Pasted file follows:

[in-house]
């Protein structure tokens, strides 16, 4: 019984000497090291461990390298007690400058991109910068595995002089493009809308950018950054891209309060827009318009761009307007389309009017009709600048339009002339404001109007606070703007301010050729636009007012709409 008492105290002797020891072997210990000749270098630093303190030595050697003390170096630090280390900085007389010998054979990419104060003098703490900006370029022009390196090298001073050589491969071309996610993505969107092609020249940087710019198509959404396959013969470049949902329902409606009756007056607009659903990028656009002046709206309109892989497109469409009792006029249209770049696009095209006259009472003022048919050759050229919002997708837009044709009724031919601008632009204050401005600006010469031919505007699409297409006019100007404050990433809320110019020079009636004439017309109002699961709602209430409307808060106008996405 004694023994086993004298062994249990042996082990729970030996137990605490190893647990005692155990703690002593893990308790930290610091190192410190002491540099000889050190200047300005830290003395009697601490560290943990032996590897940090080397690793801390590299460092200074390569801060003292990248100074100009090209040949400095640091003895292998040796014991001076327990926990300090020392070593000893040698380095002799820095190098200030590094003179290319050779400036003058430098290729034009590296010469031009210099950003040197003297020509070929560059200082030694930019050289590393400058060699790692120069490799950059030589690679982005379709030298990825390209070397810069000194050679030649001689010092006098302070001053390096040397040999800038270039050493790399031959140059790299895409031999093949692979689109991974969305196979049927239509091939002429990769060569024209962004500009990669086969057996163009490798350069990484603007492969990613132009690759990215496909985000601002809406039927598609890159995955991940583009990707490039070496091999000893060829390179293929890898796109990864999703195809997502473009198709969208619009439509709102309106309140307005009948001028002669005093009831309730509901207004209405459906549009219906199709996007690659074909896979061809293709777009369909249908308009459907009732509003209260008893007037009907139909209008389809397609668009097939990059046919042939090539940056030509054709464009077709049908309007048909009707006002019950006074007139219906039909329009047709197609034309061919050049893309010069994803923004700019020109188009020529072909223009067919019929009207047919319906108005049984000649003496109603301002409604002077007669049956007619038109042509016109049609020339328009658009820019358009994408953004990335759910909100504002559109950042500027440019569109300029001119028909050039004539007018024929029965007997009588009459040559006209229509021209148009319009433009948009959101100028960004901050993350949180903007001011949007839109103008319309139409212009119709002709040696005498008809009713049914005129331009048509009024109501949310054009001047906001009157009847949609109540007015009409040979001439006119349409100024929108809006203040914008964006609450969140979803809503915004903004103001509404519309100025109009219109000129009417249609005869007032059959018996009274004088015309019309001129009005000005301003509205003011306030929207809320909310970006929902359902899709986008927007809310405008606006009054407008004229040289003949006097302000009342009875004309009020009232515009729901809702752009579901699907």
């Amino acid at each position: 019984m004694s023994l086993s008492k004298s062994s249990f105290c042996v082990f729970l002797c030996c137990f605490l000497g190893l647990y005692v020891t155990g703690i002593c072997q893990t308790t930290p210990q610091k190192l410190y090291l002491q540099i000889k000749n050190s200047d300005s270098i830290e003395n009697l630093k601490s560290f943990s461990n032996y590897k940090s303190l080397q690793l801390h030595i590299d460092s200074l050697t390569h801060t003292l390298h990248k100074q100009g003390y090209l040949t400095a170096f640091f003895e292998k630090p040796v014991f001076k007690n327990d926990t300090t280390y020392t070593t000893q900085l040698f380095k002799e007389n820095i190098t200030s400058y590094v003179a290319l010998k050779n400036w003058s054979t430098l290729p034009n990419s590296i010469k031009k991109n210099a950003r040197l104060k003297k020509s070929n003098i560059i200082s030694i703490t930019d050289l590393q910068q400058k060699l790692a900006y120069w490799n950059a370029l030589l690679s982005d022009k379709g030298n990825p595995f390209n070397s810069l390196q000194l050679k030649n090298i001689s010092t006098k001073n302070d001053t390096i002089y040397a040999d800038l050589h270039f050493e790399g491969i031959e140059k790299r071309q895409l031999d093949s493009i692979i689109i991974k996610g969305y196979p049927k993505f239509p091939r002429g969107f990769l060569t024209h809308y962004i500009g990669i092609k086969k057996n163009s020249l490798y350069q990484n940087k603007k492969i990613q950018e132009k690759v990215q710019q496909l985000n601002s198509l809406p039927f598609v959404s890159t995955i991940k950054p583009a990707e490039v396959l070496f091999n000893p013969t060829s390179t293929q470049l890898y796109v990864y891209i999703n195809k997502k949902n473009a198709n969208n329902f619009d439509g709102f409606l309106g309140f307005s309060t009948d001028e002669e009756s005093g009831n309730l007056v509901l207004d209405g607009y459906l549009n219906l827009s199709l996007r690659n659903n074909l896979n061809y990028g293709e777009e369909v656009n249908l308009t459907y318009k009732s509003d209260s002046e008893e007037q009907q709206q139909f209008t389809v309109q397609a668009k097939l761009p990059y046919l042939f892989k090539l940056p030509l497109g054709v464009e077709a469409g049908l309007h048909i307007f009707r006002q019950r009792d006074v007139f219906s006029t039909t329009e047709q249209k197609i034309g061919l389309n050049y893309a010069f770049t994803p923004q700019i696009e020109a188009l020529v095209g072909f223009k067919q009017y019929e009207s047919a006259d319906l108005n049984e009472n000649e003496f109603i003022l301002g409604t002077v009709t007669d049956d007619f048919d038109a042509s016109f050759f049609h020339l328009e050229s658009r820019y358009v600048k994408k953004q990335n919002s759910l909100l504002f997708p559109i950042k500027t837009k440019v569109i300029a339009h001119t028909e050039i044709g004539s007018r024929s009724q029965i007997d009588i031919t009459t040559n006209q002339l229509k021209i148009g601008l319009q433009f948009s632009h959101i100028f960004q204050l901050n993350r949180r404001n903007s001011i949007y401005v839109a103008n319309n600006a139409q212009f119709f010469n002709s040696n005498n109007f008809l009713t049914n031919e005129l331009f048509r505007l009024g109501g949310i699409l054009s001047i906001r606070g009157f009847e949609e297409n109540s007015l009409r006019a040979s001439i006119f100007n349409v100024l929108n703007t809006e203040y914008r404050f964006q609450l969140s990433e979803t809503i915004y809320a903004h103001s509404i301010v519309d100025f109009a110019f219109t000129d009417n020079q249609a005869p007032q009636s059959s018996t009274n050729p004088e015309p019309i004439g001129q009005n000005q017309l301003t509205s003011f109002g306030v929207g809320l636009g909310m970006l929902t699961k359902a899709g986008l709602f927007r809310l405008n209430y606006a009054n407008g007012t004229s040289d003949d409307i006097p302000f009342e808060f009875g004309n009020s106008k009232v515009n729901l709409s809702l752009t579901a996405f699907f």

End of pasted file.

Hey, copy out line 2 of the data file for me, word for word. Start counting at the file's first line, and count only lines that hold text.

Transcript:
């Protein structure tokens, strides 16, 4: 019984000497090291461990390298007690400058991109910068595995002089493009809308950018950054891209309060827009318009761009307007389309009017009709600048339009002339404001109007606070703007301010050729636009007012709409 008492105290002797020891072997210990000749270098630093303190030595050697003390170096630090280390900085007389010998054979990419104060003098703490900006370029022009390196090298001073050589491969071309996610993505969107092609020249940087710019198509959404396959013969470049949902329902409606009756007056607009659903990028656009002046709206309109892989497109469409009792006029249209770049696009095209006259009472003022048919050759050229919002997708837009044709009724031919601008632009204050401005600006010469031919505007699409297409006019100007404050990433809320110019020079009636004439017309109002699961709602209430409307808060106008996405 004694023994086993004298062994249990042996082990729970030996137990605490190893647990005692155990703690002593893990308790930290610091190192410190002491540099000889050190200047300005830290003395009697601490560290943990032996590897940090080397690793801390590299460092200074390569801060003292990248100074100009090209040949400095640091003895292998040796014991001076327990926990300090020392070593000893040698380095002799820095190098200030590094003179290319050779400036003058430098290729034009590296010469031009210099950003040197003297020509070929560059200082030694930019050289590393400058060699790692120069490799950059030589690679982005379709030298990825390209070397810069000194050679030649001689010092006098302070001053390096040397040999800038270039050493790399031959140059790299895409031999093949692979689109991974969305196979049927239509091939002429990769060569024209962004500009990669086969057996163009490798350069990484603007492969990613132009690759990215496909985000601002809406039927598609890159995955991940583009990707490039070496091999000893060829390179293929890898796109990864999703195809997502473009198709969208619009439509709102309106309140307005009948001028002669005093009831309730509901207004209405459906549009219906199709996007690659074909896979061809293709777009369909249908308009459907009732509003209260008893007037009907139909209008389809397609668009097939990059046919042939090539940056030509054709464009077709049908309007048909009707006002019950006074007139219906039909329009047709197609034309061919050049893309010069994803923004700019020109188009020529072909223009067919019929009207047919319906108005049984000649003496109603301002409604002077007669049956007619038109042509016109049609020339328009658009820019358009994408953004990335759910909100504002559109950042500027440019569109300029001119028909050039004539007018024929029965007997009588009459040559006209229509021209148009319009433009948009959101100028960004901050993350949180903007001011949007839109103008319309139409212009119709002709040696005498008809009713049914005129331009048509009024109501949310054009001047906001009157009847949609109540007015009409040979001439006119349409100024929108809006203040914008964006609450969140979803809503915004903004103001509404519309100025109009219109000129009417249609005869007032059959018996009274004088015309019309001129009005000005301003509205003011306030929207809320909310970006929902359902899709986008927007809310405008606006009054407008004229040289003949006097302000009342009875004309009020009232515009729901809702752009579901699907």